High inflation has become a global economic phenomenon. It is faced by most eurozone countries right now. In the first quarter of 2022, the euro area inflation rate reached 7.5%. In March, inflation was 7.6% in Germany, 5.1% in France, 7.0% in Italy, 9.8% in Spain, 19% in Estonia and 11.2% in the Netherlands. In the United States, the inflation rate in March of this year rose to 8.5%, the worst rate in four decades. Its inflation rate in April rose 8.3% from the same period a year earlier, slightly lower than in March. In May, it was 8.6% year-on-year, again reaching the 40-year high. High inflation pushes prices even higher, aggravating hardship for ordinary people, and can escalate into social and then political problems.

The reasons for the formation of high global inflation are not complicated. They basically fall into several categories: First, countries have had easing policies in place for a long time, while global central banks have imposed massive quantitative easing. Extremely low interest rates and ample liquidity have become the best breeding ground for inflation. Since the global financial crisis of 2008, the ultra-loose monetary policy has lasted 14 years. Based on the “crisis triangle model” (Chan Kung, 2015), it is continuous urbanization that leads to excess capital, which in turn causes economic crisis. The cycle of urbanization begins again after the end of the economic crisis. The current global phenomenon of high inflation is a precursor to the economic crisis caused by excess capital.

Figure: Evolution of CPI prices of major world economies in recent years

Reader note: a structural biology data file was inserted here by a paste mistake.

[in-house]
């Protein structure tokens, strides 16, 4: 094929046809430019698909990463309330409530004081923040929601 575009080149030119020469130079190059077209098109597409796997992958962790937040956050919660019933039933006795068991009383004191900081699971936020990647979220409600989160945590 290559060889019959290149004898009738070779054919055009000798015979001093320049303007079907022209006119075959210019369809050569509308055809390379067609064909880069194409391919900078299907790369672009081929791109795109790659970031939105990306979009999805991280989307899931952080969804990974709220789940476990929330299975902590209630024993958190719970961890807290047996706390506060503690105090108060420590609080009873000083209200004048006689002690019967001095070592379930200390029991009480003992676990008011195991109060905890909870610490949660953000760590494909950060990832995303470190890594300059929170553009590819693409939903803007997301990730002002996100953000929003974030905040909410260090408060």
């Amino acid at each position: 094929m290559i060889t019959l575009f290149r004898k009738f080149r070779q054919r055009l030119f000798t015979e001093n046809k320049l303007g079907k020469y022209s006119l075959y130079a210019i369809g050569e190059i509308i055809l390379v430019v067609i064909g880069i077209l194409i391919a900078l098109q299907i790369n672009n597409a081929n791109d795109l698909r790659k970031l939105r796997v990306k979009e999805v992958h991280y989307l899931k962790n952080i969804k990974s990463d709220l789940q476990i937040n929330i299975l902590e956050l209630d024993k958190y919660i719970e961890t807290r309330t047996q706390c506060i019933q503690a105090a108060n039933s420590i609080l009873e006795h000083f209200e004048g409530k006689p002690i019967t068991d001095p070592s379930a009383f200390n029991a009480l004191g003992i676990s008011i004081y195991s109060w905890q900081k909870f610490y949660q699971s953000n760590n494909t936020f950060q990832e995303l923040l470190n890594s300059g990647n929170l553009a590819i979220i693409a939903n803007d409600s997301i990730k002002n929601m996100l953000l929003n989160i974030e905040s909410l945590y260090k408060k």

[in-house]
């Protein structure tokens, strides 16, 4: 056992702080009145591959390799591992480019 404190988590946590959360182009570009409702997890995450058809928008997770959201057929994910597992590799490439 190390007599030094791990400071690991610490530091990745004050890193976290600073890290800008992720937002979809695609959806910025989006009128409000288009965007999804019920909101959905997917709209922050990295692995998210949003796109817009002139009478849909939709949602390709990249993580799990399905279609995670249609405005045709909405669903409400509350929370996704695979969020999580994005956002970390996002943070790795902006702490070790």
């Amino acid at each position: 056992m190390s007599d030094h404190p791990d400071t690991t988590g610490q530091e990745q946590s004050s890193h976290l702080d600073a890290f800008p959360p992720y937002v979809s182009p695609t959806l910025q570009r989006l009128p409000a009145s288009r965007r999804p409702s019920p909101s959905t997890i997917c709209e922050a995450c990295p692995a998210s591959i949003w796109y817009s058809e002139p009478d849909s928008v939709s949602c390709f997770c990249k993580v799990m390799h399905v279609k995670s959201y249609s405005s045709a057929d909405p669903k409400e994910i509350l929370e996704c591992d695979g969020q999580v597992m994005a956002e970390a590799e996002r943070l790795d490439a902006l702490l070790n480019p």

Source: ANBOUND

The second reason is that geopolitical crises have spurred the rise in energy and food prices. After the outbreak of war in Ukraine, world energy prices continued to rise. Brent crude oil has already reached USD 139/barrel and is still around USD 105/barrel. In the context of war, energy and food have become ‘weapons’ to varying degrees. The war factor intensified the risks, while high energy supply uncertainties contributed to higher energy prices, leading to high inflation.

The third is the outbreak of the COVID-19 pandemic, which has hampered the supply chain and increased logistics costs, compounding the cost of existing production and supply links. This ultimately leads to a higher price for the consumer.

As countries continue to release monetary issuances in recent years, discussions of Modern Monetary Theory (MMT) are hotly debated. MMT believes that money comes from the relationship between the rights of creditors and debts, that the government uses the means to create money for expenditures, and that tax expenditures precede revenues. With the impact of the pandemic on the global economy, for many countries that urgently need to increase their finances to stimulate the economy, MMT undoubtedly provides relief to open the door of public debt.